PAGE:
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The most remarkable thing about the IRA’s statement is that anyone should express surprise

12 March 2005

12:00 AM

12 March 2005

12:00 AM

The latest crime-fighting proposal from the IRA is so boneheaded, so stunning in its stupidity, so stereotypically moronic, that if it had not come from a bunch of thugs and killers we might be tempted to say that it is almost sweet. The sisters of Robert McCartney, who was murdered in a Belfast bar, are about to visit America, the IRA’s most profitable fundraising territory, in a campaign to bring his killers to justice. They want the many witnesses to his murder to be able to testify free from the death threats already issued by the IRA. To judge by the slogans appearing on the walls of some Republican housing estates, so do a good number of the IRA’s traditional supporters. And what is the IRA’s response? On reflection, says the IRA, the killing of Mr McCartney may have been misjudged. But to allay the disgust generated by his killing we will of course take action — by murdering his murderers! They comically stipulate that the killers will be cleanly shot — rather than meet the fate of Mr McCartney, who was beaten with iron sewer rods, slashed from his neck to his navel, kicked, and had his head stamped on, by IRA supporters.

The most remarkable thing about the IRA’s statement is that anyone should express surprise. The Northern Ireland Secretary Paul Murphy reacted as though Mother Teresa had been revealed as a drug-runner. The government well knows that the IRA’s programme of killings and punishment beatings has continued unabated throughout the ‘peace process’; it is merely the bombs in Oxford Street which have been suspended. Yet ministers have turned a blind eye to the lot. They carried on releasing prisoners, inviting Sinn Fein leaders to photo opportunities in Downing Street, and even briefly installed former terrorists in Northern Ireland’s government in spite of the obvious and growing evidence that IRA/Sinn Fein (for no one can claim they are not one and the same thing) had no intention of changing its spots.


Almost as if to compensate for its failure to tackle the continued rule of terror by the IRA, the government has instead hyped up the threat from Muslim terrorists. This magazine opposes strenuously the Prevention of Terrorism Bill, which would suspend habeas corpus and allow terrorist suspects to be held under house arrest without trial. But if the Home Secretary Charles Clarke does manage to get the Bill on to the statute book, we hope that for the sake of consistency he will exercise the powers not merely against the 200 Muslim terrorists he says are plotting attacks against Britain, but also against a good proportion of the membership of Sinn Fein and the IRA. He will have no excuse not to: section 2 (1) of the Bill clearly states that the powers can be used against any individual who ‘is or has been involved in terrorism-related activities’ in cases where the director of public prosecutions has advised ‘there is no reasonable prospect of a successful prosecution of the individual for terrorism-related activity’. That description fits the killers of Robert McCartney perfectly. For the Home Secretary to exercise the powers of the Prevention of Terrorism Bill against suspected Muslim terrorists but to refuse to do so against Irish terrorists would be pure racism.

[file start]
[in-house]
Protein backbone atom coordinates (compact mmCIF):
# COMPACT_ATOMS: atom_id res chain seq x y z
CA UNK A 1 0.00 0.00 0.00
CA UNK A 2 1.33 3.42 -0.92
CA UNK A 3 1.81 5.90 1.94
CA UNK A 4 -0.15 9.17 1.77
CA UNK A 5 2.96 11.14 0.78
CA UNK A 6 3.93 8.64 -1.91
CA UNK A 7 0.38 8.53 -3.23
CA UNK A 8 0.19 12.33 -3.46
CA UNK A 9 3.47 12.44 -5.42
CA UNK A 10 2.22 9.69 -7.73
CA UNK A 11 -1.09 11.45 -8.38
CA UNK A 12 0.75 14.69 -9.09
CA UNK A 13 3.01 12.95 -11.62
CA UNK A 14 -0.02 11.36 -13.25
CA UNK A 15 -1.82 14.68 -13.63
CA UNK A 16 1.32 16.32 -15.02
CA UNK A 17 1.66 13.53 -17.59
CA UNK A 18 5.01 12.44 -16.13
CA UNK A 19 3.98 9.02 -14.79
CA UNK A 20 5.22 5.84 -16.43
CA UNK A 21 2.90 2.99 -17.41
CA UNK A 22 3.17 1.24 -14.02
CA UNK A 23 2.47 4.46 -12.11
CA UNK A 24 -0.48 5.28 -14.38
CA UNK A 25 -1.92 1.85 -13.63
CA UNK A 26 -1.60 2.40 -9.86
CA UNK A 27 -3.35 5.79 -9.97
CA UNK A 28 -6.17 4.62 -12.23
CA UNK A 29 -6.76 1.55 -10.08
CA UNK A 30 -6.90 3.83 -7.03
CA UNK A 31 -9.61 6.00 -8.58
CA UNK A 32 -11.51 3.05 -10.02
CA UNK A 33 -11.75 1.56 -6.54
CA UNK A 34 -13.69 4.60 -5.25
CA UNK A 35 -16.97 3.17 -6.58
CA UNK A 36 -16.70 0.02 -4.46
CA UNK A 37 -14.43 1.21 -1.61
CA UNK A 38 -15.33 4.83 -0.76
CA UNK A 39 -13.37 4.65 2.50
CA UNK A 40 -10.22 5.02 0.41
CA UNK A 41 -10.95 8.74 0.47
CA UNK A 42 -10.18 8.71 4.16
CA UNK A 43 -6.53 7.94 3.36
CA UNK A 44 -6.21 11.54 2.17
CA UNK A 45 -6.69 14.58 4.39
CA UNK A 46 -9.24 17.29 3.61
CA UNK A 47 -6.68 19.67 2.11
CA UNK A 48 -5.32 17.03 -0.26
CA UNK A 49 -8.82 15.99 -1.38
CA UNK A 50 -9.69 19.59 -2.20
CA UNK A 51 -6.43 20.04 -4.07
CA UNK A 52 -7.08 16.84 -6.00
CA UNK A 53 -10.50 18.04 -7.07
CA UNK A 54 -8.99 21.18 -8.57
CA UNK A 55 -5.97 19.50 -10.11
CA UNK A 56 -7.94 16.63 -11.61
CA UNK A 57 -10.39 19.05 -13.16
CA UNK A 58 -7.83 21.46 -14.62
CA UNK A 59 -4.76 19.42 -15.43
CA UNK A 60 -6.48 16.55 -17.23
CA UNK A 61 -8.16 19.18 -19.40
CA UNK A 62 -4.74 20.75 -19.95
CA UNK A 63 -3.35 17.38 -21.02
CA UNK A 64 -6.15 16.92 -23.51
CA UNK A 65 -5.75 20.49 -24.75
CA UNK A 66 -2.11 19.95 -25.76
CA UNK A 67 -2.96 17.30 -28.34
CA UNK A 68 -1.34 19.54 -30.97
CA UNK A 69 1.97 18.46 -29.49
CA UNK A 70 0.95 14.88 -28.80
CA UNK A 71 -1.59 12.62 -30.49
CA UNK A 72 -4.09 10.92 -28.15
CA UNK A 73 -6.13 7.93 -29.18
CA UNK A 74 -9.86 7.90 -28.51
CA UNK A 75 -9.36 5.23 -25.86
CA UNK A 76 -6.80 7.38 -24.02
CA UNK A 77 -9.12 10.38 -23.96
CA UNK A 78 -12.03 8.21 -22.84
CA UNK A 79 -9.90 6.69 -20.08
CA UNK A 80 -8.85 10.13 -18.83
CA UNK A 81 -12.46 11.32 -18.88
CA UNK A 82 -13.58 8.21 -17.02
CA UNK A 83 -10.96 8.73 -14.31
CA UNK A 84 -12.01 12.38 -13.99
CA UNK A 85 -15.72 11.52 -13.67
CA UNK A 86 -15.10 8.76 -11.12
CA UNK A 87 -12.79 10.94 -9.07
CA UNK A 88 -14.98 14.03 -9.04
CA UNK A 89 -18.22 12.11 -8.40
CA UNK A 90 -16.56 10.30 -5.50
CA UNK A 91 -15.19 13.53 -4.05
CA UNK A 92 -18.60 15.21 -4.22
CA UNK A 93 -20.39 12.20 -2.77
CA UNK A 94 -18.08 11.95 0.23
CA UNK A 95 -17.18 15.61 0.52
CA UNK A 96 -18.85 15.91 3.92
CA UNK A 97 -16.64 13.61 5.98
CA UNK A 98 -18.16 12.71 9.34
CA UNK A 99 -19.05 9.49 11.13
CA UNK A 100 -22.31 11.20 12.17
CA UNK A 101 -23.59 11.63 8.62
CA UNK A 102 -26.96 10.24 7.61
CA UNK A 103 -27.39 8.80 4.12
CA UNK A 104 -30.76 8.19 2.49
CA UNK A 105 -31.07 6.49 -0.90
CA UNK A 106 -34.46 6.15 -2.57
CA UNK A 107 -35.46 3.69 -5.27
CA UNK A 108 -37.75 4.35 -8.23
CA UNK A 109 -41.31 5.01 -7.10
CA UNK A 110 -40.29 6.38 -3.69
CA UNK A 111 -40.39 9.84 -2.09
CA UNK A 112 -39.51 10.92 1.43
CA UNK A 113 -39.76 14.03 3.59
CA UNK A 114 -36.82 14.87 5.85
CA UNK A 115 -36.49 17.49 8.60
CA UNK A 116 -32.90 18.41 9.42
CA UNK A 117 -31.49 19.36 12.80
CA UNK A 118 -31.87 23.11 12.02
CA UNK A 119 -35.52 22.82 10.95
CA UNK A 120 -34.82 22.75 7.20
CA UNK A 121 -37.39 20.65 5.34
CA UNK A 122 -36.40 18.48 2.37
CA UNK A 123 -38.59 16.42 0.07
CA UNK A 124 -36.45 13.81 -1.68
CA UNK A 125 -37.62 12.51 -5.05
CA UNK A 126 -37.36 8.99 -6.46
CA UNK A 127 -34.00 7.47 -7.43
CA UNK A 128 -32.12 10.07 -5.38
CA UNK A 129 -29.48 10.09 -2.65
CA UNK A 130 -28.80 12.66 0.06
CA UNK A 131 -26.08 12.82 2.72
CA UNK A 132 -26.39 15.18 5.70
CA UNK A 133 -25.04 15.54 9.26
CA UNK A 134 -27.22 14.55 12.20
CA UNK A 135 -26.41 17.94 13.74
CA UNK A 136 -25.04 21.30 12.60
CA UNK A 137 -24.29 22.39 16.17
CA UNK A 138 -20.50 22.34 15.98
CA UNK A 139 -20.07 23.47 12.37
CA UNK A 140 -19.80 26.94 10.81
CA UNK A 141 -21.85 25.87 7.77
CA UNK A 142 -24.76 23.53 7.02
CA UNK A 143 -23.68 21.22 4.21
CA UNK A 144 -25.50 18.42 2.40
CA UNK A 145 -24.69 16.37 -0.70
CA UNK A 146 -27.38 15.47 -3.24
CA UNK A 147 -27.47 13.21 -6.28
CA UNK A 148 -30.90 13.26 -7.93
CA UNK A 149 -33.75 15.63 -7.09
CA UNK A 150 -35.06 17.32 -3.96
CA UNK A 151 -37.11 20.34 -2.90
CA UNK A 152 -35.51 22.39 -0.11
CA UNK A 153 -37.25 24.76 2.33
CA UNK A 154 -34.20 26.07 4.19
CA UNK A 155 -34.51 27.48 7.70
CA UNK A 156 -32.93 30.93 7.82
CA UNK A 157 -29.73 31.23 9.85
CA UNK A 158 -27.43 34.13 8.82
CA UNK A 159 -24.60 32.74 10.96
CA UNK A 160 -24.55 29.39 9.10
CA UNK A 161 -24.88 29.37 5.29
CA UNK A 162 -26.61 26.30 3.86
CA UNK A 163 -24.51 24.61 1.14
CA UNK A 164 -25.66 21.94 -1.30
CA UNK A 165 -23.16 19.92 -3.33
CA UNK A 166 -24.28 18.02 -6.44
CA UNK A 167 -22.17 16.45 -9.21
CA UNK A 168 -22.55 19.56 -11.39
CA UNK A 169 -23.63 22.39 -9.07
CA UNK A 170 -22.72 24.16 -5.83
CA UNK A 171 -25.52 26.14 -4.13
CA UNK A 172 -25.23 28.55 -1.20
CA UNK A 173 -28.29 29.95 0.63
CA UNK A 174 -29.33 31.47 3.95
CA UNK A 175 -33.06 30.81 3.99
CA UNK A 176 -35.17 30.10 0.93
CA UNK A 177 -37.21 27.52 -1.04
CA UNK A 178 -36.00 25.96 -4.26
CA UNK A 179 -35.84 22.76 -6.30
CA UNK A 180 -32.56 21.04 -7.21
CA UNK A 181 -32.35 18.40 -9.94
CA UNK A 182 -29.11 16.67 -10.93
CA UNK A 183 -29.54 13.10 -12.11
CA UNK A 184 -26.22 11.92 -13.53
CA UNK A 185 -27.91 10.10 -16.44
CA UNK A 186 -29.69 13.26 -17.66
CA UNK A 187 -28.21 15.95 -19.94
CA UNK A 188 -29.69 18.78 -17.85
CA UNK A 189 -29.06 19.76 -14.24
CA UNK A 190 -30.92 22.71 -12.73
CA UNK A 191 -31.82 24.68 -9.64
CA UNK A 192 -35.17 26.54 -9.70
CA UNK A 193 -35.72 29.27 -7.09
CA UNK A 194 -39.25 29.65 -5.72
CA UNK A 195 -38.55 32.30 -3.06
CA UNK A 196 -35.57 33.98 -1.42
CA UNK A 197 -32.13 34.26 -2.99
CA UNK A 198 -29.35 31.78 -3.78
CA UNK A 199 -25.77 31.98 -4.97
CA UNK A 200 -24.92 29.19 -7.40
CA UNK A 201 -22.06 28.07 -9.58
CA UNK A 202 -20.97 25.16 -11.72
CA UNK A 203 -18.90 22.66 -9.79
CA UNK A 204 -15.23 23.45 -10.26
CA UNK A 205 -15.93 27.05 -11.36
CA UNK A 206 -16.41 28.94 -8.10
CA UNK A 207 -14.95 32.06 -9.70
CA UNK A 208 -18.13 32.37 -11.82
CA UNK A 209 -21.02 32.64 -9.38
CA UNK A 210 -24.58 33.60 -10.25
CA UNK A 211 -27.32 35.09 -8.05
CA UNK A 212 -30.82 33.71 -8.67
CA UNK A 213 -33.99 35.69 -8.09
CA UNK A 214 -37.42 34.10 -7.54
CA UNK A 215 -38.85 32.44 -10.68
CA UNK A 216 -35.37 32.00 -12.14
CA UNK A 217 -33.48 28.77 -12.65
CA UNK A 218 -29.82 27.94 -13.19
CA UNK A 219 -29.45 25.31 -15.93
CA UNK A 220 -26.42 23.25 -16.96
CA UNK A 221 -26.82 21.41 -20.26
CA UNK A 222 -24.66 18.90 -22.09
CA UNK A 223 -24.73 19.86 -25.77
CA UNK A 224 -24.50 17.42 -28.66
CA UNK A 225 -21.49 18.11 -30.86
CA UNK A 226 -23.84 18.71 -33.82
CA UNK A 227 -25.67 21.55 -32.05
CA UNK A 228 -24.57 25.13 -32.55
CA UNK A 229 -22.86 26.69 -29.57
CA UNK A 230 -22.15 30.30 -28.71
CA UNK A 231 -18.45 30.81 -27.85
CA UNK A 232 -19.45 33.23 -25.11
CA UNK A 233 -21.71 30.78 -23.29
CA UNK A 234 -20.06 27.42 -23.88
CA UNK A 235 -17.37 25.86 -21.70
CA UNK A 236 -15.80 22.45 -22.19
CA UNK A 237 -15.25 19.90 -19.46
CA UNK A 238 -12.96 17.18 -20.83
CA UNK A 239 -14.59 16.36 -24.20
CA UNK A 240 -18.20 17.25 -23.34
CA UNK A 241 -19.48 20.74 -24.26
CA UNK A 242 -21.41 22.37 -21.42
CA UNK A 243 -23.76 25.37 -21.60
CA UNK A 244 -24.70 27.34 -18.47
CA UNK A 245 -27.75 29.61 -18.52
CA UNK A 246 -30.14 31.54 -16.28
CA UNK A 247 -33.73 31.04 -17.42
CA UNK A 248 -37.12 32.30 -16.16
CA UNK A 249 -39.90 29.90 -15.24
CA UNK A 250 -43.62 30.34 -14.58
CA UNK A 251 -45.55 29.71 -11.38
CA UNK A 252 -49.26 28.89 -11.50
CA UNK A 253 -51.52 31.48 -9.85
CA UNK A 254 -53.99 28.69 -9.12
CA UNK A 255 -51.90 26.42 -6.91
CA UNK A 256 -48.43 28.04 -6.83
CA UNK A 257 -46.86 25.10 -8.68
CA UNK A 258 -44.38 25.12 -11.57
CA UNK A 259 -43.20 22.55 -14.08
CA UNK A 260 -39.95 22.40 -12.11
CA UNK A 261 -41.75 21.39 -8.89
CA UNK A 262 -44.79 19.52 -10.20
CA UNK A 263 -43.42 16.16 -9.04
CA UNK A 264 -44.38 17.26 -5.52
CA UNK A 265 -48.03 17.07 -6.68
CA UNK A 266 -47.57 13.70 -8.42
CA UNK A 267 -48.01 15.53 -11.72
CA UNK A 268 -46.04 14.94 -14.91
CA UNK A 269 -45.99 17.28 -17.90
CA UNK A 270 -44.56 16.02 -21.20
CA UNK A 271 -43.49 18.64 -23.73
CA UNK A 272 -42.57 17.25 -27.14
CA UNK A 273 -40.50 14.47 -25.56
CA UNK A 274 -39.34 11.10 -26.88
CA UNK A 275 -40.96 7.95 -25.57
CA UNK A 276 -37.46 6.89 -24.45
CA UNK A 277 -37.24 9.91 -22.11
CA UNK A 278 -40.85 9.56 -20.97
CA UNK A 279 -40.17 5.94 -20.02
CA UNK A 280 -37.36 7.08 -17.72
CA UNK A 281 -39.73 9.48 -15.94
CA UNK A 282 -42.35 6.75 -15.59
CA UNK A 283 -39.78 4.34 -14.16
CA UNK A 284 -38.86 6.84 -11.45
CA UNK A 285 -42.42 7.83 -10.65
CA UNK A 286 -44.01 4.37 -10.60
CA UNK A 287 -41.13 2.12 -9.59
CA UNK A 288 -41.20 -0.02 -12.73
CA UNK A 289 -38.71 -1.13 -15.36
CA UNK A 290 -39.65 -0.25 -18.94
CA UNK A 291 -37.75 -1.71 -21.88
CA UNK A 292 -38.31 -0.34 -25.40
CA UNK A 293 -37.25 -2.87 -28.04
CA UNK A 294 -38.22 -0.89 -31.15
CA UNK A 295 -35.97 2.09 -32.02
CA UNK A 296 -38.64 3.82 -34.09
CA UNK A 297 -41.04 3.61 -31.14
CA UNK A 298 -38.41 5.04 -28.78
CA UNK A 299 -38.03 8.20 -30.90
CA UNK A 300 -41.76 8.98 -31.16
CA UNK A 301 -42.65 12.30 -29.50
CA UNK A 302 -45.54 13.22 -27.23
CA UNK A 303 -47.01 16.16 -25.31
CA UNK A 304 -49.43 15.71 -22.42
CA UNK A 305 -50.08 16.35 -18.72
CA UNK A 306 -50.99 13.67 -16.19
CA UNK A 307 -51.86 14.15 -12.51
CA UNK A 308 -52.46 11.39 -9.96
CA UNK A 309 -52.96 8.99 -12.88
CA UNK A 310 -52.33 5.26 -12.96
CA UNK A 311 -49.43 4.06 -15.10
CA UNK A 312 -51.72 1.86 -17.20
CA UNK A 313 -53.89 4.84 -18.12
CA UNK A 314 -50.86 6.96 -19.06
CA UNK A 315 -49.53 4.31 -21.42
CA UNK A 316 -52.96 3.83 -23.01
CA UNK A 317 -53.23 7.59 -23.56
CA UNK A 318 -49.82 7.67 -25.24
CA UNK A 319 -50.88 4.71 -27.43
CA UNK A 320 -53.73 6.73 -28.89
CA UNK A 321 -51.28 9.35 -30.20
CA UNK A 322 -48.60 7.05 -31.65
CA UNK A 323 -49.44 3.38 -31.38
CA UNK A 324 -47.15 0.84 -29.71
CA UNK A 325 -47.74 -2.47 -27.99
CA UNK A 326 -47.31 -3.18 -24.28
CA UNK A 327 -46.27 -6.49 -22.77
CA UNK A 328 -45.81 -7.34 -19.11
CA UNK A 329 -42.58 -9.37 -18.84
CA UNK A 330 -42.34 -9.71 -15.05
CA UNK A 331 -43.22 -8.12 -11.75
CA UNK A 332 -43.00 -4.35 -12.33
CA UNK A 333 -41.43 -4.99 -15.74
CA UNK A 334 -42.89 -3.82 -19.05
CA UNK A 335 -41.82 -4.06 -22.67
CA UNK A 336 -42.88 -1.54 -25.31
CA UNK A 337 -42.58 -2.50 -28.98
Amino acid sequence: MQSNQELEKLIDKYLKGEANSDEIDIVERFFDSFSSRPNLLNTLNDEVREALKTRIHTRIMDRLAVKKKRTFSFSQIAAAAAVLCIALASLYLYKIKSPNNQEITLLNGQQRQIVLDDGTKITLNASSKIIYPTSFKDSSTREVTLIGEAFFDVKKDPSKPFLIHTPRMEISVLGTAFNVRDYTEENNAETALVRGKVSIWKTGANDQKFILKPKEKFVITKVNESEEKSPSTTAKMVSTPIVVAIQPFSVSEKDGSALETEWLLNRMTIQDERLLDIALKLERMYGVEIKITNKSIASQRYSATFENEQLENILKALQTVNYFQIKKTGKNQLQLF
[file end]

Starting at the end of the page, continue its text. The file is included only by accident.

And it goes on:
We would far rather, of course, that Mr McCartney’s killers be brought to justice properly, through the courts. This would more likely be achieved were the government to support the growing revolt against the IRA by ordinary republicans. It could achieve this by ceasing to appease the terrorists. The effect of the peace process has been to sideline moderate republican political parties in favour of Sinn Fein. It is with them that all the deals have been done, them for whom the power-sharing arrangements have been made; Sinn Fein has been treated as if it were the sole representative of all Catholics in Northern Ireland. Nothing will change Mr Blair’s starry-eyed view of Gerry Adams and his henchmen: not even December’s £26 million bank robbery in which the IRA was implicated. What has been the government’s reaction to this? To suspend the parliamentary expenses paid to Sinn Fein MPs in spite of their non-attendance at Westminster.

Moreover, in spite of suspending the Northern Ireland Assembly and Executive in 2002, and in spite of the mass protest of parents, the Northern Ireland Office continues to carry out the abolition of grammar schools begun by Martin McGuinness during his spell as Northern Ireland’s education minister.

Mr Blair’s approach to Sinn Fein has sadly been copied by the Bush administration. In response to December’s bank robbery and the killing of Mr McCartney, President Bush has disinvited Gerry Adams from the White House on St Patrick’s Day. Yet, so as not to offend Sinn Fein, other Irish republican parties have been disinvited too: effectively punished for the crimes of the IRA. It is an outrage that politicians committed to democracy and the rule of law should be treated in this fashion. Catholics repressed by the IRA for decades are finally summoning the courage to turn against the fascist bully boys who have marred their lives for so long. It is about time our government, and that of America, had the guts to support them.


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